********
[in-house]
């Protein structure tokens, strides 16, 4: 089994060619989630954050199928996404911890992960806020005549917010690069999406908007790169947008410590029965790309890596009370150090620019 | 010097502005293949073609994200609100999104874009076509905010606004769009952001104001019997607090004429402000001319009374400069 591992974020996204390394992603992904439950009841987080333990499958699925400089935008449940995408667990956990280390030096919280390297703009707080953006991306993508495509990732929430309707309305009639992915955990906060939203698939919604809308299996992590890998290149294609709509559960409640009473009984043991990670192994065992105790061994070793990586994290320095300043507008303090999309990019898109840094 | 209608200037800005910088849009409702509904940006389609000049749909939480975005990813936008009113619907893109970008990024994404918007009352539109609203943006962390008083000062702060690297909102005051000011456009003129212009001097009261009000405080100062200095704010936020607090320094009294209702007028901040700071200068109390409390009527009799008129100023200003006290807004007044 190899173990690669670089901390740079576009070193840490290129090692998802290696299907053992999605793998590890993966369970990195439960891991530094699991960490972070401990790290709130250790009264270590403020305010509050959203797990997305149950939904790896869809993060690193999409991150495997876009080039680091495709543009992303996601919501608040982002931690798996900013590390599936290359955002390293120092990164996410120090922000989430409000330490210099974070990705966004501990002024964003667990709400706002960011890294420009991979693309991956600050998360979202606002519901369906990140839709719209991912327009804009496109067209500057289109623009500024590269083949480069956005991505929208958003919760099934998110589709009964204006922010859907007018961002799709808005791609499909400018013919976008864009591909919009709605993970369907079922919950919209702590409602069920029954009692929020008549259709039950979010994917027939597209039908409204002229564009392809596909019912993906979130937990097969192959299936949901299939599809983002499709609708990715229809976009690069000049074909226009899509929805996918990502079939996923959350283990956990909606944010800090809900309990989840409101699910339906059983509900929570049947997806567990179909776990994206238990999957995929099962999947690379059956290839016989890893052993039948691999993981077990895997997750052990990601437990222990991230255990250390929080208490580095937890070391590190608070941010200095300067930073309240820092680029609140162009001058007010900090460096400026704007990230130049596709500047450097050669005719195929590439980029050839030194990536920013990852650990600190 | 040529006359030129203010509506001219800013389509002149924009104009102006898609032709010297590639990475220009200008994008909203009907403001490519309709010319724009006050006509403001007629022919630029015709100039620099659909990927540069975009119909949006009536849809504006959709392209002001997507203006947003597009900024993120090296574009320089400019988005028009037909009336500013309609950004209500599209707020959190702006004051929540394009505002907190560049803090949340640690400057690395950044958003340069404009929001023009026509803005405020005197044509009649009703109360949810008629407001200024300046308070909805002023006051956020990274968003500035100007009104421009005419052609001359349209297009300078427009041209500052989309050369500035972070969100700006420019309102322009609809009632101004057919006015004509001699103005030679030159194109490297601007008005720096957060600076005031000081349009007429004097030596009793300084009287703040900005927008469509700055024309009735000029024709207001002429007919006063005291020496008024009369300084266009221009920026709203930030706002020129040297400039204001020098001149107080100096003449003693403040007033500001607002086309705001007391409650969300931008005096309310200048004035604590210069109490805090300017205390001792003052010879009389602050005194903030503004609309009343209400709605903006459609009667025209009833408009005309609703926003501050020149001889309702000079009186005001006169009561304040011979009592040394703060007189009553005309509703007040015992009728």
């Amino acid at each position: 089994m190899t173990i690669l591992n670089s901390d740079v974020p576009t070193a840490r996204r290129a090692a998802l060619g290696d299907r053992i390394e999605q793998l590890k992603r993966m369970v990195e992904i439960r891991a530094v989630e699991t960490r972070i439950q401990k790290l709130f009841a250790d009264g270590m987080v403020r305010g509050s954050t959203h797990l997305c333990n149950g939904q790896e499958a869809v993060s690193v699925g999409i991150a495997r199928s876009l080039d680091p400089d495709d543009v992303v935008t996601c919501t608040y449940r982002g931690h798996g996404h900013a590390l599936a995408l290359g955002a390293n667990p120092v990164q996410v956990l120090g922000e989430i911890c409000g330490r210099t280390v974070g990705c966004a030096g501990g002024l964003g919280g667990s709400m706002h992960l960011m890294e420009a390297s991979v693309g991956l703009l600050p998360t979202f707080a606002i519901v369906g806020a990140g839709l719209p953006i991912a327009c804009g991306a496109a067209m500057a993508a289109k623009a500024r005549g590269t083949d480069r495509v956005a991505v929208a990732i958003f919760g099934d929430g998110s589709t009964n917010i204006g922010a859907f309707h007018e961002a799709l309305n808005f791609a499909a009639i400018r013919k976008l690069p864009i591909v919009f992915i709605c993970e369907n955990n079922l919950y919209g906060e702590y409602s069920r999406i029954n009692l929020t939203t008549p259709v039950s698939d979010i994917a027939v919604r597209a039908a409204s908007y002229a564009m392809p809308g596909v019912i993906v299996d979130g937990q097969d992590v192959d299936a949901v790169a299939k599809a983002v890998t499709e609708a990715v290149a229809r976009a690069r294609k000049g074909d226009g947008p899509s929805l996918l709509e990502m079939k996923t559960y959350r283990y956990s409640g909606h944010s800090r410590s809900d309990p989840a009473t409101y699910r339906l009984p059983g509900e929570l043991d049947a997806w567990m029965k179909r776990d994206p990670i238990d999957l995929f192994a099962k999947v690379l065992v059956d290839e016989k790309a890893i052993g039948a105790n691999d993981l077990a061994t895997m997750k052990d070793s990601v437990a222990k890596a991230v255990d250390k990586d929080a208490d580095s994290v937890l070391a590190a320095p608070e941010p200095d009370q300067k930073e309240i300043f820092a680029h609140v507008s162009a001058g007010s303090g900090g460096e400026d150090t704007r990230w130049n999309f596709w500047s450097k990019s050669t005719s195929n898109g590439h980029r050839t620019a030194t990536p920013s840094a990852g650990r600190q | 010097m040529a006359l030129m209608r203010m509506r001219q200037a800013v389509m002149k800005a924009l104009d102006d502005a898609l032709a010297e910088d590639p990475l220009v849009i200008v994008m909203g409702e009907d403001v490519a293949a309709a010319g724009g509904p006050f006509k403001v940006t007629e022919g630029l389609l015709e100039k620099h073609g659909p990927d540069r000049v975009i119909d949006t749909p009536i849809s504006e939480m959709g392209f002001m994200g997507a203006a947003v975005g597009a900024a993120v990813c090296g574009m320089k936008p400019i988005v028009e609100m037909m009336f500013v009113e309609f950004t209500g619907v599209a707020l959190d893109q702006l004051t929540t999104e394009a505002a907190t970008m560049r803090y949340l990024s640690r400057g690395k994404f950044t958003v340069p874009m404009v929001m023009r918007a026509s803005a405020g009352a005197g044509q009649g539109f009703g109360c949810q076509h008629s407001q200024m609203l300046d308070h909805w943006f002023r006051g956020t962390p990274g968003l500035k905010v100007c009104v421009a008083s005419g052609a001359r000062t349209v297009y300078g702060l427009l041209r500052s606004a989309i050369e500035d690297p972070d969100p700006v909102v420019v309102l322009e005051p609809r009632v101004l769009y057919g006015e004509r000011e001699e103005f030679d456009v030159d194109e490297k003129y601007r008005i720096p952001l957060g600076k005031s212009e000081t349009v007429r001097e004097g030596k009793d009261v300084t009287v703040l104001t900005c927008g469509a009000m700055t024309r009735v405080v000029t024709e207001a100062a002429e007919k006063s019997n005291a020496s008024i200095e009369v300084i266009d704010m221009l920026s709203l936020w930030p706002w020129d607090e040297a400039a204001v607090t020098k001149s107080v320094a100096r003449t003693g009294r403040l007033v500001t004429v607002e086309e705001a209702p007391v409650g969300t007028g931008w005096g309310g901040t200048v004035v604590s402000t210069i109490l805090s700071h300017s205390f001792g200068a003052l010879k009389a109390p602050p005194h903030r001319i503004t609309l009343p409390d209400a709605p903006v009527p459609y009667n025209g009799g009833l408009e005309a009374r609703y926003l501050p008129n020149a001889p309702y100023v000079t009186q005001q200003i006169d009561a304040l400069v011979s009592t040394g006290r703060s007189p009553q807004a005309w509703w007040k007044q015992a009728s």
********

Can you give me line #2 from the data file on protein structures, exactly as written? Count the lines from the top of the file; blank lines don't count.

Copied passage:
């Protein structure tokens, strides 16, 4: 089994060619989630954050199928996404911890992960806020005549917010690069999406908007790169947008410590029965790309890596009370150090620019 | 010097502005293949073609994200609100999104874009076509905010606004769009952001104001019997607090004429402000001319009374400069 591992974020996204390394992603992904439950009841987080333990499958699925400089935008449940995408667990956990280390030096919280390297703009707080953006991306993508495509990732929430309707309305009639992915955990906060939203698939919604809308299996992590890998290149294609709509559960409640009473009984043991990670192994065992105790061994070793990586994290320095300043507008303090999309990019898109840094 | 209608200037800005910088849009409702509904940006389609000049749909939480975005990813936008009113619907893109970008990024994404918007009352539109609203943006962390008083000062702060690297909102005051000011456009003129212009001097009261009000405080100062200095704010936020607090320094009294209702007028901040700071200068109390409390009527009799008129100023200003006290807004007044 190899173990690669670089901390740079576009070193840490290129090692998802290696299907053992999605793998590890993966369970990195439960891991530094699991960490972070401990790290709130250790009264270590403020305010509050959203797990997305149950939904790896869809993060690193999409991150495997876009080039680091495709543009992303996601919501608040982002931690798996900013590390599936290359955002390293120092990164996410120090922000989430409000330490210099974070990705966004501990002024964003667990709400706002960011890294420009991979693309991956600050998360979202606002519901369906990140839709719209991912327009804009496109067209500057289109623009500024590269083949480069956005991505929208958003919760099934998110589709009964204006922010859907007018961002799709808005791609499909400018013919976008864009591909919009709605993970369907079922919950919209702590409602069920029954009692929020008549259709039950979010994917027939597209039908409204002229564009392809596909019912993906979130937990097969192959299936949901299939599809983002499709609708990715229809976009690069000049074909226009899509929805996918990502079939996923959350283990956990909606944010800090809900309990989840409101699910339906059983509900929570049947997806567990179909776990994206238990999957995929099962999947690379059956290839016989890893052993039948691999993981077990895997997750052990990601437990222990991230255990250390929080208490580095937890070391590190608070941010200095300067930073309240820092680029609140162009001058007010900090460096400026704007990230130049596709500047450097050669005719195929590439980029050839030194990536920013990852650990600190 | 040529006359030129203010509506001219800013389509002149924009104009102006898609032709010297590639990475220009200008994008909203009907403001490519309709010319724009006050006509403001007629022919630029015709100039620099659909990927540069975009119909949006009536849809504006959709392209002001997507203006947003597009900024993120090296574009320089400019988005028009037909009336500013309609950004209500599209707020959190702006004051929540394009505002907190560049803090949340640690400057690395950044958003340069404009929001023009026509803005405020005197044509009649009703109360949810008629407001200024300046308070909805002023006051956020990274968003500035100007009104421009005419052609001359349209297009300078427009041209500052989309050369500035972070969100700006420019309102322009609809009632101004057919006015004509001699103005030679030159194109490297601007008005720096957060600076005031000081349009007429004097030596009793300084009287703040900005927008469509700055024309009735000029024709207001002429007919006063005291020496008024009369300084266009221009920026709203930030706002020129040297400039204001020098001149107080100096003449003693403040007033500001607002086309705001007391409650969300931008005096309310200048004035604590210069109490805090300017205390001792003052010879009389602050005194903030503004609309009343209400709605903006459609009667025209009833408009005309609703926003501050020149001889309702000079009186005001006169009561304040011979009592040394703060007189009553005309509703007040015992009728």